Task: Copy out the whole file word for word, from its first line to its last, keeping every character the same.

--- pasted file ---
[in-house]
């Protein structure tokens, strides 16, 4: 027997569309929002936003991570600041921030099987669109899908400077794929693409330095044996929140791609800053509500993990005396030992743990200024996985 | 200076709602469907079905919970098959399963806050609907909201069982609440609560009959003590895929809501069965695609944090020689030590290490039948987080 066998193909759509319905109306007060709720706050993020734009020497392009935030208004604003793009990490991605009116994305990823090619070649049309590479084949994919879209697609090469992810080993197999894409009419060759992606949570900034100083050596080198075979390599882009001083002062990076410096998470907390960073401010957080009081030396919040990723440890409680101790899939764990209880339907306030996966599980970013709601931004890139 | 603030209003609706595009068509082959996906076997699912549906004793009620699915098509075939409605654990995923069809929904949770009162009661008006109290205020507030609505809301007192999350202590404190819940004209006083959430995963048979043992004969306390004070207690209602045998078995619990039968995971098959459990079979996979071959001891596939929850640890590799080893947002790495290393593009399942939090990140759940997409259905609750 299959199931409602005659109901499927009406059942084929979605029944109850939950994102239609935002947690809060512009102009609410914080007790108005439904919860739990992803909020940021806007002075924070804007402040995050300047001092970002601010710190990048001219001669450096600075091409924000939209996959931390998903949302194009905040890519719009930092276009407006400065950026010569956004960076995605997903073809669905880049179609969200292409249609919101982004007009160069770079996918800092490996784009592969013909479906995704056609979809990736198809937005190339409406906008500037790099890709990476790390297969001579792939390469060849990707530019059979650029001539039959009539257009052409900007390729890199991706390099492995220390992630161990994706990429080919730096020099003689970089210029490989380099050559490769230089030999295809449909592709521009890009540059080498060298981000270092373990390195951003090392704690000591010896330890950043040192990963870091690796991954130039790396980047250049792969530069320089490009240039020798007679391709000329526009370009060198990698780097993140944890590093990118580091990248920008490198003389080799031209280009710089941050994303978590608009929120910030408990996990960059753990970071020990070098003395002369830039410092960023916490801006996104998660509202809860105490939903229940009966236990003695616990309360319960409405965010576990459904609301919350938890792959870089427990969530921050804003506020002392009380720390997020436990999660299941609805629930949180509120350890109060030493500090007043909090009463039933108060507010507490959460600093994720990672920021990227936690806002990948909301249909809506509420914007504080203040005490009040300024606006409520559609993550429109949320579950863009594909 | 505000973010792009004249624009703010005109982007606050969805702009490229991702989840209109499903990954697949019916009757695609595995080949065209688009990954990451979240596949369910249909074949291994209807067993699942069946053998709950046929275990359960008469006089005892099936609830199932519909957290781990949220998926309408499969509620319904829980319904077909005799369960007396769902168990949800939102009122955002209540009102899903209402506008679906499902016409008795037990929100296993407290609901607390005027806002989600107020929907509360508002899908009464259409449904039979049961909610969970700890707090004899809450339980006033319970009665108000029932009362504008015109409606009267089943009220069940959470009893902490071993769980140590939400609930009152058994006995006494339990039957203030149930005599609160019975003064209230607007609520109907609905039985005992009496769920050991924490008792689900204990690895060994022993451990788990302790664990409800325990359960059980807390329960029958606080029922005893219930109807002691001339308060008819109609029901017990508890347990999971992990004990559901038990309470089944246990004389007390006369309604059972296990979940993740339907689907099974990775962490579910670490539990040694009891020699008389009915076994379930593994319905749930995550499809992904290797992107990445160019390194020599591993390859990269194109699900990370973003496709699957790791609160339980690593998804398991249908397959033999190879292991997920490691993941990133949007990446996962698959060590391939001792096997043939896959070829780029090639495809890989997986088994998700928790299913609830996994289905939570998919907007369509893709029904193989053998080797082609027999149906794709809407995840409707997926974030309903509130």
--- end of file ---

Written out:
[in-house]
């Protein structure tokens, strides 16, 4: 027997569309929002936003991570600041921030099987669109899908400077794929693409330095044996929140791609800053509500993990005396030992743990200024996985 | 200076709602469907079905919970098959399963806050609907909201069982609440609560009959003590895929809501069965695609944090020689030590290490039948987080 066998193909759509319905109306007060709720706050993020734009020497392009935030208004604003793009990490991605009116994305990823090619070649049309590479084949994919879209697609090469992810080993197999894409009419060759992606949570900034100083050596080198075979390599882009001083002062990076410096998470907390960073401010957080009081030396919040990723440890409680101790899939764990209880339907306030996966599980970013709601931004890139 | 603030209003609706595009068509082959996906076997699912549906004793009620699915098509075939409605654990995923069809929904949770009162009661008006109290205020507030609505809301007192999350202590404190819940004209006083959430995963048979043992004969306390004070207690209602045998078995619990039968995971098959459990079979996979071959001891596939929850640890590799080893947002790495290393593009399942939090990140759940997409259905609750 299959199931409602005659109901499927009406059942084929979605029944109850939950994102239609935002947690809060512009102009609410914080007790108005439904919860739990992803909020940021806007002075924070804007402040995050300047001092970002601010710190990048001219001669450096600075091409924000939209996959931390998903949302194009905040890519719009930092276009407006400065950026010569956004960076995605997903073809669905880049179609969200292409249609919101982004007009160069770079996918800092490996784009592969013909479906995704056609979809990736198809937005190339409406906008500037790099890709990476790390297969001579792939390469060849990707530019059979650029001539039959009539257009052409900007390729890199991706390099492995220390992630161990994706990429080919730096020099003689970089210029490989380099050559490769230089030999295809449909592709521009890009540059080498060298981000270092373990390195951003090392704690000591010896330890950043040192990963870091690796991954130039790396980047250049792969530069320089490009240039020798007679391709000329526009370009060198990698780097993140944890590093990118580091990248920008490198003389080799031209280009710089941050994303978590608009929120910030408990996990960059753990970071020990070098003395002369830039410092960023916490801006996104998660509202809860105490939903229940009966236990003695616990309360319960409405965010576990459904609301919350938890792959870089427990969530921050804003506020002392009380720390997020436990999660299941609805629930949180509120350890109060030493500090007043909090009463039933108060507010507490959460600093994720990672920021990227936690806002990948909301249909809506509420914007504080203040005490009040300024606006409520559609993550429109949320579950863009594909 | 505000973010792009004249624009703010005109982007606050969805702009490229991702989840209109499903990954697949019916009757695609595995080949065209688009990954990451979240596949369910249909074949291994209807067993699942069946053998709950046929275990359960008469006089005892099936609830199932519909957290781990949220998926309408499969509620319904829980319904077909005799369960007396769902168990949800939102009122955002209540009102899903209402506008679906499902016409008795037990929100296993407290609901607390005027806002989600107020929907509360508002899908009464259409449904039979049961909610969970700890707090004899809450339980006033319970009665108000029932009362504008015109409606009267089943009220069940959470009893902490071993769980140590939400609930009152058994006995006494339990039957203030149930005599609160019975003064209230607007609520109907609905039985005992009496769920050991924490008792689900204990690895060994022993451990788990302790664990409800325990359960059980807390329960029958606080029922005893219930109807002691001339308060008819109609029901017990508890347990999971992990004990559901038990309470089944246990004389007390006369309604059972296990979940993740339907689907099974990775962490579910670490539990040694009891020699008389009915076994379930593994319905749930995550499809992904290797992107990445160019390194020599591993390859990269194109699900990370973003496709699957790791609160339980690593998804398991249908397959033999190879292991997920490691993941990133949007990446996962698959060590391939001792096997043939896959070829780029090639495809890989997986088994998700928790299913609830996994289905939570998919907007369509893709029904193989053998080797082609027999149906794709809407995840409707997926974030309903509130």